On a recent Saturday afternoon, a radar operated by French United Nations peacekeepers picked up a pilotless Israeli reconnaissance drone crossing into south Lebanon. It was given no more attention than any of the dozens of other surveillance missions flown by the Israelis in Lebanese airspace each month.
But when the drone passed above Wadi Hojeir, a yawning valley with steep, brush-covered slopes, it abruptly vanished from the radar screen. The startled peacekeepers contacted the Lebanese army, and a search of the rugged valley was conducted in the early-evening gloom. Nothing was found.
No one can recall the last time that an Israeli drone malfunctioned over Lebanon and crashed, and there were no reports of antiaircraft fire. The Israelis have said nothing. Neither has Hezbollah, the Lebanese militant group and arch foe of Israel. The peacekeeping force is now abuzz with speculation that Hezbollah may have found a way of electronically disabling drones.
It is food for thought as tensions escalate once more between the West and Iran, Hezbollah’s ideological patron, over the Islamic Republic’s nuclear ambitions. A report by the International Atomic Energy Agency released last week claimed that Iran has been engaged in “activities relevant to the development of a nuclear explosive device.” It was the IAEA’s toughest report yet on Iran, and it was preceded by a flurry of articles in the Israeli press saying that the Israeli government was seriously considering a strike against Iran’s nuclear facilities.
Iran has delivered its own warnings. Brig. Gen. Masoud Jazayeri, the deputy chief of the country’s armed forces, was quoted saying that “the smallest action by Israel [against Iran] and we will see its destruction.” He added that plans for retaliation were already in place.
Many analysts believe that those plans could include directing Hezbollah to unleash its military might against Israel, pummeling it with thousands of long-range rockets, placing the Jewish state’s heartland on the frontline for the first time since 1948.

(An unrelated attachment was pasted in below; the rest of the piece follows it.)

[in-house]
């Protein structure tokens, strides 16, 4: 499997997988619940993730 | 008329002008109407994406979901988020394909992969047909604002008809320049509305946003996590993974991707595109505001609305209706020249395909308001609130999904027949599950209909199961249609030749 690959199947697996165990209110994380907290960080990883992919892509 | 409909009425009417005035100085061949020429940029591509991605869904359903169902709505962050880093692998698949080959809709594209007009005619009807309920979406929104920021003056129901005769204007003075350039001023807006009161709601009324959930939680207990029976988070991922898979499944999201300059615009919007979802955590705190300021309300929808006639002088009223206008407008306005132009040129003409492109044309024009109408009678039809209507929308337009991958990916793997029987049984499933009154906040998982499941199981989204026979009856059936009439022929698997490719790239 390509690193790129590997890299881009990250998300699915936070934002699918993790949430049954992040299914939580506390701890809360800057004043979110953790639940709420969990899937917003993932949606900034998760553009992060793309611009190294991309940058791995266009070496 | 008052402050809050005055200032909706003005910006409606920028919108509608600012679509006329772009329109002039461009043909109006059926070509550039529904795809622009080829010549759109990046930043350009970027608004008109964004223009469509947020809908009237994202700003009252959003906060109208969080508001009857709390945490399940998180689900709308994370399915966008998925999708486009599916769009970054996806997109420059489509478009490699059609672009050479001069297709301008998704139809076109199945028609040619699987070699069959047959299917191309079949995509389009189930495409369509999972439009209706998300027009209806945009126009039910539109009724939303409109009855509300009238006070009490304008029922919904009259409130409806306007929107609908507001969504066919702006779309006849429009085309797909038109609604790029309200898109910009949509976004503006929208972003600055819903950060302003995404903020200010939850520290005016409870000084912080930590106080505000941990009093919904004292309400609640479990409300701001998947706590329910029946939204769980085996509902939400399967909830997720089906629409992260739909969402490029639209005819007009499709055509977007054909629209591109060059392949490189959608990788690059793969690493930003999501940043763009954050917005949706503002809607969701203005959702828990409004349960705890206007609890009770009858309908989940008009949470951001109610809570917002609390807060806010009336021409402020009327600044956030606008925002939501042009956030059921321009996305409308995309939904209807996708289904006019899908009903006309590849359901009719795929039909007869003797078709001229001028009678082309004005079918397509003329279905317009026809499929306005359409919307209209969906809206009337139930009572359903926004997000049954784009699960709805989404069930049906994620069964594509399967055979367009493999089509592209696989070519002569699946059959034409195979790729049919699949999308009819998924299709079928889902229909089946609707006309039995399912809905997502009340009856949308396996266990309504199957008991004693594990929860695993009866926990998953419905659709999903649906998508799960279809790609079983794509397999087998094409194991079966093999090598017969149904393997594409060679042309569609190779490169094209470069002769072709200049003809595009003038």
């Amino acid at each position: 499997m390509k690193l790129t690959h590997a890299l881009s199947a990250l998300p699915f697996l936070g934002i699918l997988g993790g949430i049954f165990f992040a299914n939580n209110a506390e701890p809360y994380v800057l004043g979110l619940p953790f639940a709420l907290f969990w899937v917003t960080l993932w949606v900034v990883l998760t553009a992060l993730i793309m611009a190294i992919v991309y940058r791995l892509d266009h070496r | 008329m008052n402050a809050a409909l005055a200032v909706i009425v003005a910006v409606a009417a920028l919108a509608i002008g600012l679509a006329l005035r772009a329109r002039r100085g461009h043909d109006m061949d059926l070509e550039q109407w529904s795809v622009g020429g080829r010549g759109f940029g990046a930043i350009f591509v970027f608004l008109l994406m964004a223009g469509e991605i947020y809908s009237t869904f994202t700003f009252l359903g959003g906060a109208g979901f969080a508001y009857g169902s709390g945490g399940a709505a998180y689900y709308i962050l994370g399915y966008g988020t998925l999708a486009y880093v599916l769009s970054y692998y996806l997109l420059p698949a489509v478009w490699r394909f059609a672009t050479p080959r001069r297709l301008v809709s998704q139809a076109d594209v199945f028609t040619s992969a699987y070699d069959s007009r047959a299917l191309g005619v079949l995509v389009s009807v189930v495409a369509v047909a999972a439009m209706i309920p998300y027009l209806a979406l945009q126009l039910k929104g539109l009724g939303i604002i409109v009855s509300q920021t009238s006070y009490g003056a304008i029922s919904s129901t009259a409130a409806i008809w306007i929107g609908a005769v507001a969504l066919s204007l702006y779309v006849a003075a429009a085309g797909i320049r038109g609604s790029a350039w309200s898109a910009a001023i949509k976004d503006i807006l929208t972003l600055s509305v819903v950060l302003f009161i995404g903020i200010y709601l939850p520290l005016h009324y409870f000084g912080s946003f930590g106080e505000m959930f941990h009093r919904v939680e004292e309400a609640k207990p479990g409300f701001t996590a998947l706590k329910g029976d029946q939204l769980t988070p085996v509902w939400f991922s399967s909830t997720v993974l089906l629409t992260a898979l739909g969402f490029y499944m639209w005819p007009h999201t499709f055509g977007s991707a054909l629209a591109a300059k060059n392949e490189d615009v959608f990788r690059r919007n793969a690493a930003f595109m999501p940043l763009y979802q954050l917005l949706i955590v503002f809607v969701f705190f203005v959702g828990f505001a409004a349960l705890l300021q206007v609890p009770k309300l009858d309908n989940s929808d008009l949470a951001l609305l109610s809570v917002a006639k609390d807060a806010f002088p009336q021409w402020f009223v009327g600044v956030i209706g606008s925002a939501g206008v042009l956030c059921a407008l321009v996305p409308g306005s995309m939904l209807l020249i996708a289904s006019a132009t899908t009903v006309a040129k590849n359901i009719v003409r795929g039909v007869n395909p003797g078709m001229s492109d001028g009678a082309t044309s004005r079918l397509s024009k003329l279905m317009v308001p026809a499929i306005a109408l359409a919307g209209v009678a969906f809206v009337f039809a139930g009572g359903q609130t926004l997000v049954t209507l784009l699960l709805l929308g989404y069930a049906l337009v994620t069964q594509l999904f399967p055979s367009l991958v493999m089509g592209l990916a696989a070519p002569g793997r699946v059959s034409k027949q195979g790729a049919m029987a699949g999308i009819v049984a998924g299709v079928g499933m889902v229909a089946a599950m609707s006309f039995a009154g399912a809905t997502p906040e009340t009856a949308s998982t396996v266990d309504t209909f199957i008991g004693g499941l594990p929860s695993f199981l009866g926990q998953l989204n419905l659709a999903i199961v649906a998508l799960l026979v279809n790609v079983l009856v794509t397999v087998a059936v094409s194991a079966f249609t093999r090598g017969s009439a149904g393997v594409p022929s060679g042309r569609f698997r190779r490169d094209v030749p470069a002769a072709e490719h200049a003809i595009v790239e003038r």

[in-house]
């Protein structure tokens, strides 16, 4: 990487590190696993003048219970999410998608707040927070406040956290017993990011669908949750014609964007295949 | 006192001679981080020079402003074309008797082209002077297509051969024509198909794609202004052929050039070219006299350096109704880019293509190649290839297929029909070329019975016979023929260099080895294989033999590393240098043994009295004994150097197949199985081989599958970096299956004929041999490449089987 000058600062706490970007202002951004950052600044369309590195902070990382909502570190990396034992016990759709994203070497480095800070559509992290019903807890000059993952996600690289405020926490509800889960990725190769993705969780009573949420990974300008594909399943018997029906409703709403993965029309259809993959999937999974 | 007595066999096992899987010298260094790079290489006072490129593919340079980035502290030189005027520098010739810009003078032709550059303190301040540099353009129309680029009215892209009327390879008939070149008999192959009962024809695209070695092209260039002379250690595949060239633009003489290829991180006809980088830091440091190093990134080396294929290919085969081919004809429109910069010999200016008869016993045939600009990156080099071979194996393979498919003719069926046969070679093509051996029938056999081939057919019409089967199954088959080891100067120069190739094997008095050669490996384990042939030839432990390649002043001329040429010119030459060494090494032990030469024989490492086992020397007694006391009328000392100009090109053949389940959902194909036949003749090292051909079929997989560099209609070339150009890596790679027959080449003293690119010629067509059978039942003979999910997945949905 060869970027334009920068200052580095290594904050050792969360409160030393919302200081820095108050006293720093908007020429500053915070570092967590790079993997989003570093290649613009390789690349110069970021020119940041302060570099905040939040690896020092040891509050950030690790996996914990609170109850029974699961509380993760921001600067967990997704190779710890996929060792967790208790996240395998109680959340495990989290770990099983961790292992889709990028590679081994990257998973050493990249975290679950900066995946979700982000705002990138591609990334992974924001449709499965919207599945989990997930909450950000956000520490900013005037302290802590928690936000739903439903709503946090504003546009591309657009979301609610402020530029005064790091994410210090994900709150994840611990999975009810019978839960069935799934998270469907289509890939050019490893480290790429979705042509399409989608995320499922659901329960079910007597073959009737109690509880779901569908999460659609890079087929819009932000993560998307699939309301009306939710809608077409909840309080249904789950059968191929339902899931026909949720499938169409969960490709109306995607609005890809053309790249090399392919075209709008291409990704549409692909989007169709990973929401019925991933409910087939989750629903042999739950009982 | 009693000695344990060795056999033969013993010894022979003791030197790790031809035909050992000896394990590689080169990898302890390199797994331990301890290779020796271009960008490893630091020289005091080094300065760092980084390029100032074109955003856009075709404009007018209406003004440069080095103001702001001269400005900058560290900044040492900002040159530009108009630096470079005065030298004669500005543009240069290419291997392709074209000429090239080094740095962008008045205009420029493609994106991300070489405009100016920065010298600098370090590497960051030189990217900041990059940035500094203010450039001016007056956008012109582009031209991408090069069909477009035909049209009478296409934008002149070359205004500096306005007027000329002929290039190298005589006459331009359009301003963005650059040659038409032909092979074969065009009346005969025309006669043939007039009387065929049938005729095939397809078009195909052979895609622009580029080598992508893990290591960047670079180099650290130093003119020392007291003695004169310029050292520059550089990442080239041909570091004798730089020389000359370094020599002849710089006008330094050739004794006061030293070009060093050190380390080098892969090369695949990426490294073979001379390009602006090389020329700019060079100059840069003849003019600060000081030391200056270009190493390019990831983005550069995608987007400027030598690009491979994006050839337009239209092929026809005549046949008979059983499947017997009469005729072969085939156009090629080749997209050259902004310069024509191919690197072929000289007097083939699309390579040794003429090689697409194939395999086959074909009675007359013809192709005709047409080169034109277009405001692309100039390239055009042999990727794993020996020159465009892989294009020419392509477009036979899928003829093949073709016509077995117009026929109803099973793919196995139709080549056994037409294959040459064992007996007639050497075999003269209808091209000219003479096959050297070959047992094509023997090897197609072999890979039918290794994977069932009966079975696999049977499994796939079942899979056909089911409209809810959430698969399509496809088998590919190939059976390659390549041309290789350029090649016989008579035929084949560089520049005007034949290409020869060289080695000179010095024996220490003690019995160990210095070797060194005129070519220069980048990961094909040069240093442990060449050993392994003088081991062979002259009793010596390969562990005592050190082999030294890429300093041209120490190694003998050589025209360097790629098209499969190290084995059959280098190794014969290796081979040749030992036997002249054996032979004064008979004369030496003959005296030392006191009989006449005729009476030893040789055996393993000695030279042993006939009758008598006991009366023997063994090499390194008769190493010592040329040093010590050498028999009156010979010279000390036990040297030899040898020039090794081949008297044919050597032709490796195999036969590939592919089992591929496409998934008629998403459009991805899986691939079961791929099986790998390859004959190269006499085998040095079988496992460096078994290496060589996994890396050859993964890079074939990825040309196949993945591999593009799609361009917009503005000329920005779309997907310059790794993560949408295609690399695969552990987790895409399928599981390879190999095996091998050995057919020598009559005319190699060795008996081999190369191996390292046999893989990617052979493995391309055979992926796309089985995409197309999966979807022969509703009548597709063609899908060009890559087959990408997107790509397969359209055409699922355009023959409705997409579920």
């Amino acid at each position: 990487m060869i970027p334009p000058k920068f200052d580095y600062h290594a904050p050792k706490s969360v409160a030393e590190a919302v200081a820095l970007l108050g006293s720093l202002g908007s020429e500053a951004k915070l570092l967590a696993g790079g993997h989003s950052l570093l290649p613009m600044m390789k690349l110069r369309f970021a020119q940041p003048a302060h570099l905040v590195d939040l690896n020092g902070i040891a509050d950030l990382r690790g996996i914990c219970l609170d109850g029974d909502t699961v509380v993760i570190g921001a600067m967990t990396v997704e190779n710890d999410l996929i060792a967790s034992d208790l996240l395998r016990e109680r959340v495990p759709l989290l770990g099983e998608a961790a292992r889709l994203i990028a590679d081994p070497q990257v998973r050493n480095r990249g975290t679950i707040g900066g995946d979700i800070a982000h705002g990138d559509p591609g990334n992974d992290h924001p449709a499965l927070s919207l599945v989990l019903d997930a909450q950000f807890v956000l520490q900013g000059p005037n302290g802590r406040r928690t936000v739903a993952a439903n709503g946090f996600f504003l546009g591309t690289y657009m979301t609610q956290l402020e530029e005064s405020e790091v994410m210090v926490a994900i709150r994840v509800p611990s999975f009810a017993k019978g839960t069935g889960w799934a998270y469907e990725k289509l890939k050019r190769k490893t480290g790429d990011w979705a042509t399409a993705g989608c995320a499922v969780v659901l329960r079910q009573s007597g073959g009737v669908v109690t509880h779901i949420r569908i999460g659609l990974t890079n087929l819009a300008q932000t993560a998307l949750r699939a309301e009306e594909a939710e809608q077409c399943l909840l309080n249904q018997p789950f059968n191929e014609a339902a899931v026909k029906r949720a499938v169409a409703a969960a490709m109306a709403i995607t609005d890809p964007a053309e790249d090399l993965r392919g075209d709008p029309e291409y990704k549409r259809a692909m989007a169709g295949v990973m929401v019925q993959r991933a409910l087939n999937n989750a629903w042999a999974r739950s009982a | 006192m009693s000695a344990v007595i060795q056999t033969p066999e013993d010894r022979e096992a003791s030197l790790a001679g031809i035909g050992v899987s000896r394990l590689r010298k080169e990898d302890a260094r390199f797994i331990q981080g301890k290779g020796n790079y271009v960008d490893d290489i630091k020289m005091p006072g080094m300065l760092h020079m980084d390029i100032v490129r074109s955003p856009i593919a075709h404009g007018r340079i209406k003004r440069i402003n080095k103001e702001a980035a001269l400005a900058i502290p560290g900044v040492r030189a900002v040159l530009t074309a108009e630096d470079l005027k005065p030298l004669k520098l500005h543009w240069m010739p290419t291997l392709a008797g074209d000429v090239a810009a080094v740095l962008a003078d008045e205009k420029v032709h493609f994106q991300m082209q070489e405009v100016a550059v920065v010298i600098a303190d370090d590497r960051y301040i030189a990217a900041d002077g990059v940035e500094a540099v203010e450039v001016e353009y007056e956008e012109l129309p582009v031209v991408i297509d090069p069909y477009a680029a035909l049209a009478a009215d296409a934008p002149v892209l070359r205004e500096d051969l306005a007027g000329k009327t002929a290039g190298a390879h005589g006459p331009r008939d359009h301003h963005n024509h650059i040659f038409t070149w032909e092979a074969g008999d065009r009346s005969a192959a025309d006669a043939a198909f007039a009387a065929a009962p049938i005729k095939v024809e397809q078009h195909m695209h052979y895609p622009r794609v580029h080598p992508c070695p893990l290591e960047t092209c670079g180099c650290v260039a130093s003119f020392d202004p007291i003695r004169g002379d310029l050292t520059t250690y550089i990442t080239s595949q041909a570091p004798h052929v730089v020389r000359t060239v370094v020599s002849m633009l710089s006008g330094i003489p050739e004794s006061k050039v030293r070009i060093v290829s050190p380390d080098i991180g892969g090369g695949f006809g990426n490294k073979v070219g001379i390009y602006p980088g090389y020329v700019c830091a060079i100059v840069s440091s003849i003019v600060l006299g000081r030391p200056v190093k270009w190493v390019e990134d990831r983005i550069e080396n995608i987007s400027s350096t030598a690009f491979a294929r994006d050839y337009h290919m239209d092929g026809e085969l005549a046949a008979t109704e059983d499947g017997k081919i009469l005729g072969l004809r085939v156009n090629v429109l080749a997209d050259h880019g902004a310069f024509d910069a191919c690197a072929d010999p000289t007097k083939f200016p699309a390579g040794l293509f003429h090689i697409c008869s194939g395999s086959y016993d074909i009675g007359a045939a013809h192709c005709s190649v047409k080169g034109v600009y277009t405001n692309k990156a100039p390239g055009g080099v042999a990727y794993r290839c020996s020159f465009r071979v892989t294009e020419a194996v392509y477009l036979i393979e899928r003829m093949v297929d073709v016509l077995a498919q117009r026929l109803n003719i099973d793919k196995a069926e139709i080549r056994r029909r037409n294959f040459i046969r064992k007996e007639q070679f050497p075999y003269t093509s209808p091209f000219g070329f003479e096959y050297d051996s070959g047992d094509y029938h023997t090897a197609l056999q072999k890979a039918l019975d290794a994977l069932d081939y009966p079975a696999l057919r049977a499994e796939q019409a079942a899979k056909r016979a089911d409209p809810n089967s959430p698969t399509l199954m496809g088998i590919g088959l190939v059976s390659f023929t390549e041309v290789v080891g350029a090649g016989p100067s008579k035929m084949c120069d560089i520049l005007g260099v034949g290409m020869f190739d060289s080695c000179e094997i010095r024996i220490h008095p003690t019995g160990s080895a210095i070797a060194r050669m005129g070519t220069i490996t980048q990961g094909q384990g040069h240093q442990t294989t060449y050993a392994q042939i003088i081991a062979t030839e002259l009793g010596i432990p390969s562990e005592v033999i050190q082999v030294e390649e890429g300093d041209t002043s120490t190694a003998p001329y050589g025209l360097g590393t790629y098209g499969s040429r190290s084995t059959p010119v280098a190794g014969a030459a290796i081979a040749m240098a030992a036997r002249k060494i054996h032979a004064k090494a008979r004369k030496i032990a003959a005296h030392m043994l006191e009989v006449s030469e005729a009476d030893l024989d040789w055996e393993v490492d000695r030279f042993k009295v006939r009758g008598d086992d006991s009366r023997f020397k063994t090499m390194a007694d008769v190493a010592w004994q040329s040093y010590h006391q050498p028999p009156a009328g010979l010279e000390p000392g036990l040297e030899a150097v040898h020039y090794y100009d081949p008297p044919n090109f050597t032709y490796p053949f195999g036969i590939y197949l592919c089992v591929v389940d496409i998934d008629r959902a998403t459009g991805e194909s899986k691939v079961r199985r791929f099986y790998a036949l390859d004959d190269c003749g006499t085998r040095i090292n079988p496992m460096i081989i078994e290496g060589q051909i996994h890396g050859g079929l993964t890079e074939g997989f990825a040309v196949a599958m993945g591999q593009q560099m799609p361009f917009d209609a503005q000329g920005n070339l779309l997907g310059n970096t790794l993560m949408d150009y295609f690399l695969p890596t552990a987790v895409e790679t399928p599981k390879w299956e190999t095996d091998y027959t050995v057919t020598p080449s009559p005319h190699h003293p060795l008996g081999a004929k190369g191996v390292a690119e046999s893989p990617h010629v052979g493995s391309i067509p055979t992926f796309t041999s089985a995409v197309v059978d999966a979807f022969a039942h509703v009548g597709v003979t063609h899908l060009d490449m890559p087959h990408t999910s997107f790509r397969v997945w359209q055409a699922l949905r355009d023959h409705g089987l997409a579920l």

Hezbollah and Israel last came to blows in July 2006, when the Lebanese militants fought the Israeli army to a surprise standstill in the valleys and hills of south Lebanon. Sheikh Hassan Nasrallah, Hezbollah’s charismatic leader, proclaimed a “divine victory” against Israel, but since then he has been careful not to provoke another round of fighting.
But the quiet has not stopped the two sides from making feverish preparations for another encounter, one that neither Hezbollah nor Israel wants but that both believe is probably inevitable.
The rate of recruitment into Hezbollah’s ranks has soared. New recruits are bused to secret training camps in the Bekaa Valley, where they endure lengthy marches over the craggy limestone mountains carrying backpacks weighed down with rocks. They learn fieldcraft and weapons handling, and some go on to receive advanced training in Iran. The military instruction is interspersed with religious and cultural lessons, teaching them the importance of jihad, martyrdom and obedience to Hezbollah’s religious figurehead, currently embodied by Ayatollah Ali Khameini, the supreme leader of Iran.
Hezbollah never divulges details of its ever-improving military capabilities, but reports claim that the organization has amassed as many as 50,000 rockets, including guided missiles that can strike targets in Tel Aviv. Hezbollah fighters have repeatedly hinted that they are being trained to slip across the border into Israel in the next war, a development to which Sheikh Nasrallah himself referred for the first time in a speech earlier this year.